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The Essential Guide to Writing Straplines

Too many websites don’t have a strapline, which is totally dumb, because they’re incredibly useful and make a significant impact on conversion (as I prove here).

Of the sites that do have a strapline, a lot are wishy washy and pointless, which defeats the whole idea of having a strapline in the first place.

I’m going to show you…

  • Why you need a strapline, and
  • What your strapline should say

Huh? What’s a Strapline?

Oh, that’s easy. A strapline (or tagline) is the single line of text that you often see directly underneath a website’s logo. Like this.

gerber

Here, “GERBER” is the logo, and “Your Business, Your Brand” is the strapline.

Why Are Straplines Important?

OK, imagine you ask a friend where to get noodles.

Then, a fraction of a second later, you suddenly arrive in the middle of a store, like this…

in-store-signage

Source: http://primarycolor.com/portfolio/fresh-and-easy-in-store-signage/

You have to answer one question very quickly. That question is…

“Am I going to find what I want (noodles) here?”

In order to answer that major question, you’ll ask yourself some minor questions…

  • Where am I?
  • What is this place?
  • Is this the kind of place that sells noodles?

All sounds very simple, doesn’t it?

So what clues would you look for to answer those questions? Of course, you’d look at what products are on sale, and you’d look at the signage.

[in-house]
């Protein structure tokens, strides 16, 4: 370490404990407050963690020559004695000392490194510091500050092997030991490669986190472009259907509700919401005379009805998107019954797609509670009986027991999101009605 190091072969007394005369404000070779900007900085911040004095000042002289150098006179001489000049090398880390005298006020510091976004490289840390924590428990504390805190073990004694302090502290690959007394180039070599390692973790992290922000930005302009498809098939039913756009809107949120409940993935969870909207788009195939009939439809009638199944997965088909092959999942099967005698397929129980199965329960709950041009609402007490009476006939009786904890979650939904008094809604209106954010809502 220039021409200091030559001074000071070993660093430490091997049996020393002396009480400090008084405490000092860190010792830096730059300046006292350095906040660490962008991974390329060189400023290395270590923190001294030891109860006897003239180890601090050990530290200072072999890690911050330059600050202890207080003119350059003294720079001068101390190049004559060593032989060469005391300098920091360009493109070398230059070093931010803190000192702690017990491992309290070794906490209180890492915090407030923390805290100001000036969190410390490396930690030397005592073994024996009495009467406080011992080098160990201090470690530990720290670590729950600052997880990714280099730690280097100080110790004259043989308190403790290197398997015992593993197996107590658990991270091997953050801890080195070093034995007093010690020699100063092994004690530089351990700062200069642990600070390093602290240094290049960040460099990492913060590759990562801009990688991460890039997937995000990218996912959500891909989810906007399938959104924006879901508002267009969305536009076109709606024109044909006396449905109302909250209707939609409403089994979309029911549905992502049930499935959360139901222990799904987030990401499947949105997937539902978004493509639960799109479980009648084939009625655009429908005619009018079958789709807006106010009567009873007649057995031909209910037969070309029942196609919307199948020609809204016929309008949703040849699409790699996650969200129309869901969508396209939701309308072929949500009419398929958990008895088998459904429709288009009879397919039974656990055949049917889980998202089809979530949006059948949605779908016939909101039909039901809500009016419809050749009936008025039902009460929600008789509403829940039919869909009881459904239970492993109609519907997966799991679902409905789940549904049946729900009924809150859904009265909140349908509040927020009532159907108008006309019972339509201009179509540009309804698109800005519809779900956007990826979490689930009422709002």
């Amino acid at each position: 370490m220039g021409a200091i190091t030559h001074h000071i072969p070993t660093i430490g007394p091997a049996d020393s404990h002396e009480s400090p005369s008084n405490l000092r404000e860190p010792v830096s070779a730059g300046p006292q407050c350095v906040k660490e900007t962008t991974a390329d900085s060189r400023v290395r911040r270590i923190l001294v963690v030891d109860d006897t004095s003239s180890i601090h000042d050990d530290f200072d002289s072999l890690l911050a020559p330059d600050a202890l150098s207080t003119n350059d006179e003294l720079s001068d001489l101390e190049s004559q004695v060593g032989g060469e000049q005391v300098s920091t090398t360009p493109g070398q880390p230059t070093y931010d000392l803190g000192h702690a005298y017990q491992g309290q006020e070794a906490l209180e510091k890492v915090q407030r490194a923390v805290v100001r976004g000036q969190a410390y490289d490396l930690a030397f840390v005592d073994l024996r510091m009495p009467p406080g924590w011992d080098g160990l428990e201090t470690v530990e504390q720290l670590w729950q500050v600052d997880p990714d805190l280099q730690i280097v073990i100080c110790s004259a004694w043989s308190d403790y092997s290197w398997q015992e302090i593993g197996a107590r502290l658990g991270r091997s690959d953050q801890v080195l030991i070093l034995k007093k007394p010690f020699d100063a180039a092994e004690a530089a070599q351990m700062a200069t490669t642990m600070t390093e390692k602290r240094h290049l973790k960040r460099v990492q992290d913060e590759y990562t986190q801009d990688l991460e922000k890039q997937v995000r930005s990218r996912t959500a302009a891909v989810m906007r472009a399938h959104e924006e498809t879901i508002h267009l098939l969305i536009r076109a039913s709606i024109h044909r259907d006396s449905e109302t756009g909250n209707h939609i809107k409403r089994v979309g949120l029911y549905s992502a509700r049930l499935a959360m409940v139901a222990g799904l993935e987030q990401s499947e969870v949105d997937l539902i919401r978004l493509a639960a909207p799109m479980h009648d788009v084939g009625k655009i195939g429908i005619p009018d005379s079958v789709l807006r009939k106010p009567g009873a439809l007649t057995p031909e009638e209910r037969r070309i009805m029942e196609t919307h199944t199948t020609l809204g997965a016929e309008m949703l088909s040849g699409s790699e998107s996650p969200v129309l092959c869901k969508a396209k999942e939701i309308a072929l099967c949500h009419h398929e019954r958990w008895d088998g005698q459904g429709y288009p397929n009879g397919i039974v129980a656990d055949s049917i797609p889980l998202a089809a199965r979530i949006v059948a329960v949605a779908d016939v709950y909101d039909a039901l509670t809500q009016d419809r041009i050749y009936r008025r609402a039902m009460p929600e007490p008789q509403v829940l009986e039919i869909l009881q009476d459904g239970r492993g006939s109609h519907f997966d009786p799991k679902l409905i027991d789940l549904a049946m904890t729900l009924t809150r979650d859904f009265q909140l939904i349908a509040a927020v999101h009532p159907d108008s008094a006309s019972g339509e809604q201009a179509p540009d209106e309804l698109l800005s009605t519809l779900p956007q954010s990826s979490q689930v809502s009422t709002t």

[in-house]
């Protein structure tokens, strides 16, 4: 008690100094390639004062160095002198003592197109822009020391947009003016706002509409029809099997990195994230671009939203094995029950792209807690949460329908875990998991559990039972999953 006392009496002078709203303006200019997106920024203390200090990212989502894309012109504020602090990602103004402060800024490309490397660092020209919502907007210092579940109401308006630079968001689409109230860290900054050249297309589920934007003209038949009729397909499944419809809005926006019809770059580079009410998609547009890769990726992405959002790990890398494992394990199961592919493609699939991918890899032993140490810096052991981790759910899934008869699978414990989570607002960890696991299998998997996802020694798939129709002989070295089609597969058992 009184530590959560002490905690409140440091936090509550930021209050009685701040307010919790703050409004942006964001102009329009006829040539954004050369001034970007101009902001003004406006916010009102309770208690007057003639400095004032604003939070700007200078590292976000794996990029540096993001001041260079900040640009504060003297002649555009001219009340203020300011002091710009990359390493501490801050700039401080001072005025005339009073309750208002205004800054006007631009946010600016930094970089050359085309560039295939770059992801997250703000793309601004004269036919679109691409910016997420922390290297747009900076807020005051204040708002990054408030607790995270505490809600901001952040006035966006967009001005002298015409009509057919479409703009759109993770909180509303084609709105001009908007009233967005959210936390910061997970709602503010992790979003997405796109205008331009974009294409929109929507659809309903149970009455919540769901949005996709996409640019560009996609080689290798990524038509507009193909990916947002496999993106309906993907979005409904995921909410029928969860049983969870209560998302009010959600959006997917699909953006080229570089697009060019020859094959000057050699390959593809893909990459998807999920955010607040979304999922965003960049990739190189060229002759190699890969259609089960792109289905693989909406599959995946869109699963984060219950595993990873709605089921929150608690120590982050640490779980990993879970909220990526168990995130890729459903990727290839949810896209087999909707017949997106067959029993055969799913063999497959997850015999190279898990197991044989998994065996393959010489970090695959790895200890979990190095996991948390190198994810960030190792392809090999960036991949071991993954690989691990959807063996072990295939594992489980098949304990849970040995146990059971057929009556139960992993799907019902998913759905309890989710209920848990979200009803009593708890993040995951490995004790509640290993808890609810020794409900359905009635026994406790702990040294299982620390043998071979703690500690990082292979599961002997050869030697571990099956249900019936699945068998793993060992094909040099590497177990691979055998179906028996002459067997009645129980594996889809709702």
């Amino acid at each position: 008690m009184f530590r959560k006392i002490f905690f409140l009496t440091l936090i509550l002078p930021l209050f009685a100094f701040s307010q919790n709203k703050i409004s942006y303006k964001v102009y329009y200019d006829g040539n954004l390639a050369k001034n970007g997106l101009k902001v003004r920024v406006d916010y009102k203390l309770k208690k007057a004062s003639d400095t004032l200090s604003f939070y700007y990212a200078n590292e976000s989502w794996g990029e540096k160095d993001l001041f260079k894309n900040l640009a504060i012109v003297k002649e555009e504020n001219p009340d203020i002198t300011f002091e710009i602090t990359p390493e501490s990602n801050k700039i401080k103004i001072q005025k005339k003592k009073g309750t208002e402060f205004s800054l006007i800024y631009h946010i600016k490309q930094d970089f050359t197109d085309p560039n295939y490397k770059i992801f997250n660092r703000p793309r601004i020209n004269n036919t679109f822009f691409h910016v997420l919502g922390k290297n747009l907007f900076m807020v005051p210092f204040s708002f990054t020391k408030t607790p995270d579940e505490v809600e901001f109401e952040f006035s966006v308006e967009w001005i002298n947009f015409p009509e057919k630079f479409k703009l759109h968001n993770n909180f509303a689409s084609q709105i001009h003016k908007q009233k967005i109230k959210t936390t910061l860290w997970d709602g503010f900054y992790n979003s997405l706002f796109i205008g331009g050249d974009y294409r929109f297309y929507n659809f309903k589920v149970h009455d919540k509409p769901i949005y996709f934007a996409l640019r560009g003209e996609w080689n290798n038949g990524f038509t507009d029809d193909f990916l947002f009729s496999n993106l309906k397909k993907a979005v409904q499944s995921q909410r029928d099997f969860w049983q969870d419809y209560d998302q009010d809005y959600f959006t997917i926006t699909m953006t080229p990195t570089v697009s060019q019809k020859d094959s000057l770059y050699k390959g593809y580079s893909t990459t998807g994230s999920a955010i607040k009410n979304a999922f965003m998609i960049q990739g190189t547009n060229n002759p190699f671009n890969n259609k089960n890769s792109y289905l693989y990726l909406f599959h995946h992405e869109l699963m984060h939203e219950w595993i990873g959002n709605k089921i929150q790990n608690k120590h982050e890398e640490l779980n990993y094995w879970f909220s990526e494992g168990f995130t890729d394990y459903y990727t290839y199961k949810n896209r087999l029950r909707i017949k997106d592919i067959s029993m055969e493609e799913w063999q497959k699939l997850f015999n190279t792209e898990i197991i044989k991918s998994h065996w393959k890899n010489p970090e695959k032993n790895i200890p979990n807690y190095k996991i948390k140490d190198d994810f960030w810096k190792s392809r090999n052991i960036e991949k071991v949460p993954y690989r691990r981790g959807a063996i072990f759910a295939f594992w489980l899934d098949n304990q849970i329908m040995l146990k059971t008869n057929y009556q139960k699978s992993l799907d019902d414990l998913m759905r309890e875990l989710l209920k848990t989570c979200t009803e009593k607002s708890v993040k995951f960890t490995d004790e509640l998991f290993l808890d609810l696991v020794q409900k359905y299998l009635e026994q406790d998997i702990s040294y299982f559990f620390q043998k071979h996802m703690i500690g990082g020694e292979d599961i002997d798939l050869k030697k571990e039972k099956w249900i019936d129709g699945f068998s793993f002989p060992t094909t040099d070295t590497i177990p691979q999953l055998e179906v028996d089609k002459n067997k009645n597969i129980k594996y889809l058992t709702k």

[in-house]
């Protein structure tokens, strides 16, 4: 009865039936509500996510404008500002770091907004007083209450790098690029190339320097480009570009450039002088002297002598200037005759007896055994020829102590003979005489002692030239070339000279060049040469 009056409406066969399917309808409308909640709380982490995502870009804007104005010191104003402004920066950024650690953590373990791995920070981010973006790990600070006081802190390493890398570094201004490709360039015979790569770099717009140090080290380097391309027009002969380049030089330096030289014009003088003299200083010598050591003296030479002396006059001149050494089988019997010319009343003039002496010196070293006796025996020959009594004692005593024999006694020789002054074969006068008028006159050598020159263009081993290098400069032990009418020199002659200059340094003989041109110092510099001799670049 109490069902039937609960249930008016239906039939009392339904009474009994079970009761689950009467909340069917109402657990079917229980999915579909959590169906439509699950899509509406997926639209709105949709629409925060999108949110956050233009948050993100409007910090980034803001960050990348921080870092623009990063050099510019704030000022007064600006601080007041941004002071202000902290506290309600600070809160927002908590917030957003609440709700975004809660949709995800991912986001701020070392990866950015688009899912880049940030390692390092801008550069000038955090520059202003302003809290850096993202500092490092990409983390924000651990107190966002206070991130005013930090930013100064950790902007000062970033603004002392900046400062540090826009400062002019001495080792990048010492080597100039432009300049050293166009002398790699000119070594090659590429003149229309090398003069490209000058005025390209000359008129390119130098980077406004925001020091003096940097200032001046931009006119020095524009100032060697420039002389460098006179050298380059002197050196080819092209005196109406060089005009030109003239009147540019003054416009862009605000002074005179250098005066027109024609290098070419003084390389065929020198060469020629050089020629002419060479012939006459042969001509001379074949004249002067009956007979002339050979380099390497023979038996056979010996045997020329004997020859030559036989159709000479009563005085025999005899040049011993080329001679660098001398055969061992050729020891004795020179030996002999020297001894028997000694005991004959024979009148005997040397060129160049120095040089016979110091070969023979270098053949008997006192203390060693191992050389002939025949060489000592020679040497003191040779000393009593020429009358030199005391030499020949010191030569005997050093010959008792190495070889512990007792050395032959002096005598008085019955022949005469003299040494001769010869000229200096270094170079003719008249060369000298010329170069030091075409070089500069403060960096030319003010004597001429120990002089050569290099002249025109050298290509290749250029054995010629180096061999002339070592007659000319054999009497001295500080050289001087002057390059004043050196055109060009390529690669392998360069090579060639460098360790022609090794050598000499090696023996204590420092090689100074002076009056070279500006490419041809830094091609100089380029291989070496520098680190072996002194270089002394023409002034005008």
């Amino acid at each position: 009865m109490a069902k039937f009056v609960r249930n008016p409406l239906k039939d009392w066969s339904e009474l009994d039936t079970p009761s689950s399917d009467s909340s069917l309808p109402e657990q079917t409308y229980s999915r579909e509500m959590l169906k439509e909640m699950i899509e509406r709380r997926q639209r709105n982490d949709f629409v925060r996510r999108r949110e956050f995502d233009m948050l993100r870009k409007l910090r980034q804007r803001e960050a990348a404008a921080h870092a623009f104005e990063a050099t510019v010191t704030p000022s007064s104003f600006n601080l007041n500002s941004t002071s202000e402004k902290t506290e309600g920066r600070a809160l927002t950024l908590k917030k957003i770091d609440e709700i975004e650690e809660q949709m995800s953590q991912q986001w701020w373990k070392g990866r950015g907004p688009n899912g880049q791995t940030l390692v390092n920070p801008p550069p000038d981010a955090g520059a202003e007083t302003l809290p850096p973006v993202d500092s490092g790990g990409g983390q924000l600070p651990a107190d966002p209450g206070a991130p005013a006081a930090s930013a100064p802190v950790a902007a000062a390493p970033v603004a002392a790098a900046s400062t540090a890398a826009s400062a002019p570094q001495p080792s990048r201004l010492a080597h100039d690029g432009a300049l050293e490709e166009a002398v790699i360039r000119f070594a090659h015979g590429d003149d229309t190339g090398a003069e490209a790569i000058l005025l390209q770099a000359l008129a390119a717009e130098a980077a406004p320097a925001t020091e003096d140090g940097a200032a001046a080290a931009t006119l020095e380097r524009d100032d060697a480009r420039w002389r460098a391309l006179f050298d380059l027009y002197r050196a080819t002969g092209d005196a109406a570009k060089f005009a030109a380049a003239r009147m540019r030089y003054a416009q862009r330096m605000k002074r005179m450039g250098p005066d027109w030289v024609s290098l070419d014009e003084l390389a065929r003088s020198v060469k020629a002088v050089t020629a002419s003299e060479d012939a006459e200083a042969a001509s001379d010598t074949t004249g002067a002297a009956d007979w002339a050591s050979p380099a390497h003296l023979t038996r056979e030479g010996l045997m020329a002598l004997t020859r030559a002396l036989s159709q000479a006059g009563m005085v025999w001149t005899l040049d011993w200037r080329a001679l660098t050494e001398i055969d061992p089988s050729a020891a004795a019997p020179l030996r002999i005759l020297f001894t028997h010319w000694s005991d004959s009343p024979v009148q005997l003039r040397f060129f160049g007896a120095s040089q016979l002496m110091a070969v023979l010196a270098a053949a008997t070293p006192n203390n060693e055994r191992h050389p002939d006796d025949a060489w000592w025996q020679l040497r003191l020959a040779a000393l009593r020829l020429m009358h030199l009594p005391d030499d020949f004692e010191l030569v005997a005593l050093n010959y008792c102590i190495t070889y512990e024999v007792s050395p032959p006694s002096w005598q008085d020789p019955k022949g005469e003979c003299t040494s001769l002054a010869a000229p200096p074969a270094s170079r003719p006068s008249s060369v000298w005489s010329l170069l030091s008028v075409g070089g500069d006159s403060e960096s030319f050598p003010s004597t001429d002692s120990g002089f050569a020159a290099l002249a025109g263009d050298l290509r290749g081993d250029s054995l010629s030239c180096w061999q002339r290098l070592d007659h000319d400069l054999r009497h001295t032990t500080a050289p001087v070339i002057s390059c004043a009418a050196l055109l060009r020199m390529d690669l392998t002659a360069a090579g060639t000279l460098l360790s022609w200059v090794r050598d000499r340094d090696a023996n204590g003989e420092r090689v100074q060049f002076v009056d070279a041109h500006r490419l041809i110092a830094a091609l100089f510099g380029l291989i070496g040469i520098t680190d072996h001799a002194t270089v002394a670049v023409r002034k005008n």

Well, that’s EXACTLY what visitors to websites do!

  1. You ask your trusted friend (search engine) where to find something you want.
  2. You click a link, and you’re immediately dropped in a website… probably one you’ve never visited before.
  3. And you need to decide if you’re likely to find what you want there, or whether you should click your heels together three times and go back to Kansas.

And what clues do website visitors look for to answer that question? They’ll look at any imagery and headlines, and they’ll look at the SIGNAGE.

Where do you look to find signage in a store? That’s right, you look UP.

Signage actually tells you two things…

  1. It tells you where you ARE.
  2. And it tells you where to GO to find stuff.

On your website, signage means all the stuff at the TOP of the page that’s global, i.e. it’s there all the time, on every page. So it generally comprises…

  • The branding area (logo and strapline)
  • And your global navigation

Super Signage FAIL!

I just did a webinar with Shane Melaugh from Thrive (which I’ll post shortly) on how to make blog home pages more effective. Shane pulled out this beauty of an example, which I have to show you.

Here’s the entire branding area and navigation from a website. Ask yourself the following questions…

  • Where are you?
  • What kind of site is this?
  • What can you get here?

Huh

(In case you’re curious, here’s the site.)

The branding area only features a single-character logo “Q”, plus some tiny weeny little social and search icons.

The navigation tells you little else. OK, so the site is about Fitness, Nutrition, Regeneration (huh?), and Life (double-huh?).

But what is it? A magazine? A store? We simply don’t know, because the SIGNAGE is not working!